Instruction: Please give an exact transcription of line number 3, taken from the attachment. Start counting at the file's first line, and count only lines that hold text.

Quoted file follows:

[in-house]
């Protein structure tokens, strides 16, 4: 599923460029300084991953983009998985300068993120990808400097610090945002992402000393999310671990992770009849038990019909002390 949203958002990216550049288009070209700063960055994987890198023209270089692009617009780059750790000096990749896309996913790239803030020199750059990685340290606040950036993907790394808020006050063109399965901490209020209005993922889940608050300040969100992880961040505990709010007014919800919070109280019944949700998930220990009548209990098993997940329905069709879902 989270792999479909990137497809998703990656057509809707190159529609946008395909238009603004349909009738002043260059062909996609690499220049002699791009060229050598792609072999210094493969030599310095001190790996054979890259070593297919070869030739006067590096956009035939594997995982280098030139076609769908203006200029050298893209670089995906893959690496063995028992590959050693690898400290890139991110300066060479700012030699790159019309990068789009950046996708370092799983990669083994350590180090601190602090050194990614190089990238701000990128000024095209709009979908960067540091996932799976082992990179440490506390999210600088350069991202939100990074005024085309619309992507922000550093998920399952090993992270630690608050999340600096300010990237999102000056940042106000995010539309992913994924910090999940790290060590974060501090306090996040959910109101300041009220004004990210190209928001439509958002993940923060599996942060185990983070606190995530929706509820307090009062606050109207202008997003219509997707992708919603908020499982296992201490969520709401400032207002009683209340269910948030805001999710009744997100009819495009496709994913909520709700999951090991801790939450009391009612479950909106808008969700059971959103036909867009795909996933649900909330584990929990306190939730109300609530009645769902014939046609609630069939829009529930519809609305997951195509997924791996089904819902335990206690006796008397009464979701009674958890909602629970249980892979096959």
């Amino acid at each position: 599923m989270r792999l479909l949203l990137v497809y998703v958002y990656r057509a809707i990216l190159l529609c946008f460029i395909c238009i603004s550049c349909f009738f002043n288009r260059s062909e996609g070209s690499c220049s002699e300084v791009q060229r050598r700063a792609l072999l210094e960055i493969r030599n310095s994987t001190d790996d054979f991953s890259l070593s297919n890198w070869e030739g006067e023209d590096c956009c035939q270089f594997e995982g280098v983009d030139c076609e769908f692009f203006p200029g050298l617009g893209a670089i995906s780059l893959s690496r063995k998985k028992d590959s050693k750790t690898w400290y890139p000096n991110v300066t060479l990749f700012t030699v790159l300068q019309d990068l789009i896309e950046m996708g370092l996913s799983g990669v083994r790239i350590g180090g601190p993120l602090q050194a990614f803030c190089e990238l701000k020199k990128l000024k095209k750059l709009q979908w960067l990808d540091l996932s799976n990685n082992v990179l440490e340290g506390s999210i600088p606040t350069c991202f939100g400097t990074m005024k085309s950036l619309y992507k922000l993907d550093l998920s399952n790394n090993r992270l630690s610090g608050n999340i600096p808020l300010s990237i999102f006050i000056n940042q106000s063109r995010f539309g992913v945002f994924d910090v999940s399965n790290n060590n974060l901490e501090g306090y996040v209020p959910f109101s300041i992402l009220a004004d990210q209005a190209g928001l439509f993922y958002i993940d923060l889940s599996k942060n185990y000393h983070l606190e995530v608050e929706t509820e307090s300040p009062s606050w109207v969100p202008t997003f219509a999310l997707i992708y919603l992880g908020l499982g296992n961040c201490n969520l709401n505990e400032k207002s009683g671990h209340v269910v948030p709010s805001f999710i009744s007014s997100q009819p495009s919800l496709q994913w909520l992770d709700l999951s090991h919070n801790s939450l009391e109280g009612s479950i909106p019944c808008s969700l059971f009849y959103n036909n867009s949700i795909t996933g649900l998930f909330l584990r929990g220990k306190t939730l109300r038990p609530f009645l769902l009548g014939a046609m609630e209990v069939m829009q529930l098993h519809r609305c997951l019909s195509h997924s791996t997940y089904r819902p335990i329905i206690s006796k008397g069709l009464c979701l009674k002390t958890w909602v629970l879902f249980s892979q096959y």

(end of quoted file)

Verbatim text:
């Amino acid at each position: 599923m989270r792999l479909l949203l990137v497809y998703v958002y990656r057509a809707i990216l190159l529609c946008f460029i395909c238009i603004s550049c349909f009738f002043n288009r260059s062909e996609g070209s690499c220049s002699e300084v791009q060229r050598r700063a792609l072999l210094e960055i493969r030599n310095s994987t001190d790996d054979f991953s890259l070593s297919n890198w070869e030739g006067e023209d590096c956009c035939q270089f594997e995982g280098v983009d030139c076609e769908f692009f203006p200029g050298l617009g893209a670089i995906s780059l893959s690496r063995k998985k028992d590959s050693k750790t690898w400290y890139p000096n991110v300066t060479l990749f700012t030699v790159l300068q019309d990068l789009i896309e950046m996708g370092l996913s799983g990669v083994r790239i350590g180090g601190p993120l602090q050194a990614f803030c190089e990238l701000k020199k990128l000024k095209k750059l709009q979908w960067l990808d540091l996932s799976n990685n082992v990179l440490e340290g506390s999210i600088p606040t350069c991202f939100g400097t990074m005024k085309s950036l619309y992507k922000l993907d550093l998920s399952n790394n090993r992270l630690s610090g608050n999340i600096p808020l300010s990237i999102f006050i000056n940042q106000s063109r995010f539309g992913v945002f994924d910090v999940s399965n790290n060590n974060l901490e501090g306090y996040v209020p959910f109101s300041i992402l009220a004004d990210q209005a190209g928001l439509f993922y958002i993940d923060l889940s599996k942060n185990y000393h983070l606190e995530v608050e929706t509820e307090s300040p009062s606050w109207v969100p202008t997003f219509a999310l997707i992708y919603l992880g908020l499982g296992n961040c201490n969520l709401n505990e400032k207002s009683g671990h209340v269910v948030p709010s805001f999710i009744s007014s997100q009819p495009s919800l496709q994913w909520l992770d709700l999951s090991h919070n801790s939450l009391e109280g009612s479950i909106p019944c808008s969700l059971f009849y959103n036909n867009s949700i795909t996933g649900l998930f909330l584990r929990g220990k306190t939730l109300r038990p609530f009645l769902l009548g014939a046609m609630e209990v069939m829009q529930l098993h519809r609305c997951l019909s195509h997924s791996t997940y089904r819902p335990i329905i206690s006796k008397g069709l009464c979701l009674k002390t958890w909602v629970l879902f249980s892979q096959y």